Meet the new Tesla Model X!

The one with the Falcon doors. It’s still hard to believe they’re not from a concept car, but here they are, able to open in 11 inches of space, with sensors to prevent knocks against pillars or squeezing children, the Model X’s signature feature.

They’re unique, something they have in common with the rest of Tesla’s biggest car. Because it’s not an easy one to pigeon hole. It’s 4WD and seats up to seven people, but it’s hardly a conventional SUV. Can you imagine one heading off across a muddy field? Exactly. And then there’s the way it looks. It’s more hatchback than conventional family wagon. Hardly a handsome hatch either.

Being hard to pin down is not necessarily a bad thing – in fact it’s stood Tesla in good stead, suiting the firm’s more disruptive nature. And it’s not as if buyers have given it a wide berth, as it’s firmly established in the upper reaches of the family car price bracket.

Ask most people what they know about how a Tesla drives and they’ll cite one of two things – it’s amazing acceleration or its self-driving ability. Both are stand-out features. Do you need the extra pace of the Performance version? Of course not. The Long Range is not only plenty fast enough, but ask yourself how the kids in the back are going to cope with crisps and drinks when an errant parent has just unleashed 0-60-in-2.9. Actually, scratch that, they’ll find it hilarious. It’ll be you that doesn’t when you’re on your hands and knees trying to clean it later.

The Model X is fast. But it’s also very, very smooth. Coming from an internal combustion car? That’s the biggest difference you’ll notice: no gearchanges, no engine vibration, barely any noise. The throttle is brilliantly well calibrated, so it creeps easily along with town traffic and despite its size, it moves well, responding instantly and crisply, giving you confidence in tight spots.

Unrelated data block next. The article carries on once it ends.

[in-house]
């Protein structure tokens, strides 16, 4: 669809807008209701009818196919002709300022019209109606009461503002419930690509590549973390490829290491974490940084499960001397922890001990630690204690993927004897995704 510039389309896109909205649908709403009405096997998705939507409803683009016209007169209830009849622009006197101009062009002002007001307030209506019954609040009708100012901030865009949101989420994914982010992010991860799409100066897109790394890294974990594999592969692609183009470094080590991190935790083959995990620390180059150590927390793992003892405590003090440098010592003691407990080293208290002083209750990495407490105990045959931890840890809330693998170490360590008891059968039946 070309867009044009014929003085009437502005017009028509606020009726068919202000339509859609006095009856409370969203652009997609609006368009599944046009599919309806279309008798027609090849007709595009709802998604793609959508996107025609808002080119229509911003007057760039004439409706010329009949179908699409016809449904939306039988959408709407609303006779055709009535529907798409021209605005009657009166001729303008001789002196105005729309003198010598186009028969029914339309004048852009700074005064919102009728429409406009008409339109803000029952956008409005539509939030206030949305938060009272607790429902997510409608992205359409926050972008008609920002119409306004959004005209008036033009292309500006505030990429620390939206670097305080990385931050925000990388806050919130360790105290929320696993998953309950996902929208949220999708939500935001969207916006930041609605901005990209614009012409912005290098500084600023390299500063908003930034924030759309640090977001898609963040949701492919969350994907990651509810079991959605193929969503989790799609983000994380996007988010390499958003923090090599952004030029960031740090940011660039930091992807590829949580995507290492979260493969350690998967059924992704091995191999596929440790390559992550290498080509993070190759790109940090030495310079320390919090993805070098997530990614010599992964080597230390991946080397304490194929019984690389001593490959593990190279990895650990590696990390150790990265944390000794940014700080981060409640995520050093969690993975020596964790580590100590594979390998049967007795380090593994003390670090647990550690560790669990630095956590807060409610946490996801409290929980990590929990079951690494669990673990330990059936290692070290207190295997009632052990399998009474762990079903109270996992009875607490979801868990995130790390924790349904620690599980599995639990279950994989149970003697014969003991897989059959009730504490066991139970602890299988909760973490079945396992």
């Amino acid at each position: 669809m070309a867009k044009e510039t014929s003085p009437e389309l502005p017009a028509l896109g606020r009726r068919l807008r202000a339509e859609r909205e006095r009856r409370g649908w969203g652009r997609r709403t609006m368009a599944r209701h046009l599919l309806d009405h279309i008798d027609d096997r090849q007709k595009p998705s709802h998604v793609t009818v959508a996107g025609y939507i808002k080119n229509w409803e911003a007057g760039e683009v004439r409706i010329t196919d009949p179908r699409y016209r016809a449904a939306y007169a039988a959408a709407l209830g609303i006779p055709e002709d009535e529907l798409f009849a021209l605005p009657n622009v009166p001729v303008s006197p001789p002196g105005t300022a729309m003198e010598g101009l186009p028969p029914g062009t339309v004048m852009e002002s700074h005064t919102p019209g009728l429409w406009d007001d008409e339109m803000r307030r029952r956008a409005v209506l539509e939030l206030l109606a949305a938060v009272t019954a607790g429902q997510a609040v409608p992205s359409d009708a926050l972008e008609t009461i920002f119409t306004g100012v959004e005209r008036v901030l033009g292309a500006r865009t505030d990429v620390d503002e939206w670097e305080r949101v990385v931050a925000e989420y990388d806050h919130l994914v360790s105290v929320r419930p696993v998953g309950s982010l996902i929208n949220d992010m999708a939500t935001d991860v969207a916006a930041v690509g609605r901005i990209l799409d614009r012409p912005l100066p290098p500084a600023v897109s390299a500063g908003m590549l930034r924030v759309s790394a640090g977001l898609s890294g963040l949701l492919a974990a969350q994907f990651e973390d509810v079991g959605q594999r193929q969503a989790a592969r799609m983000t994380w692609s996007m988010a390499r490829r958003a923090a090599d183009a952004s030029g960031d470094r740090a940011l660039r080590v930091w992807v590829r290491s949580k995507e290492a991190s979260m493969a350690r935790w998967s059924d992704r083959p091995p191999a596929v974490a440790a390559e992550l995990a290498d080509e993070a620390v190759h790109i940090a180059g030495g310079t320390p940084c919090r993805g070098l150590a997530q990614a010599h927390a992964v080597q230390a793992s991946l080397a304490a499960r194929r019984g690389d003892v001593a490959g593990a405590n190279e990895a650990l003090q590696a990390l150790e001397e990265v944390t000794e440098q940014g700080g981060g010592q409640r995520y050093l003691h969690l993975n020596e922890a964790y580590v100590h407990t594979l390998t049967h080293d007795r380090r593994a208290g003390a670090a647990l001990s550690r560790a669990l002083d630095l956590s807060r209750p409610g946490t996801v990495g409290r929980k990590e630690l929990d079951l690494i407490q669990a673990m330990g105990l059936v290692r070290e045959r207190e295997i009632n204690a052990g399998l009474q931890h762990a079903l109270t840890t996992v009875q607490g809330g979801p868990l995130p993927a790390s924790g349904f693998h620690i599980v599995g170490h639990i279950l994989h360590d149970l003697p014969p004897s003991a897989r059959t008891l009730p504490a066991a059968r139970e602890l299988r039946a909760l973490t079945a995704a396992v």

There aren’t many options to choose, but Tesla makes you pay dearly for the ones it does offer. As standard the Model X is a five-seater. A third row can be added for £3,400. Make sure you definitely need them. The downward curve of the tailgate limits headroom back there, although they do fold flat easily. If you want to ease access to them, you’re better off with the six-seat layout, which replaces the three-seat middle bench with a pair of captain’s chairs. For £6,300.It’s huge inside. Total luggage volume is 2,487 litres which puts it on a par with the Land Rover Discovery. The issue is the usability of that space. If you have the six seat layout there’s precious little to stop kit in the boot sliding into the cabin. And although the falcon doors will never get boring, if the car is parked unevenly and the chassis twisted slightly or on a windy day, they occasionally refuse to operate.Up front the cabin is dominated by two screens – the 17-incher in the dash, and the eight-footer that arcs back over your head. The windscreen is distractingly enormous. Tinted so sun glare isn’t an issue, and the sense of peripheral vision is great, but you also feel exposed underneath this see-through forehead. The dash screen? Well now everyone seems to be going to touchscreen, this is the biggest and the best. As big as a road atlas, responsive and easy to use, but still requiring a lot of eyes-off-road time.Beyond that the design is pretty basic, the materials less than premium and the seats slippery and unsupportive. It’s not a cabin you’re ever going to feel cosy in. It’s more like piloting a posh Transit. One kitted out with LED headlights, a 17-speaker stereo and heated seats and steering wheel.
Source: Top Gear, Pinterest!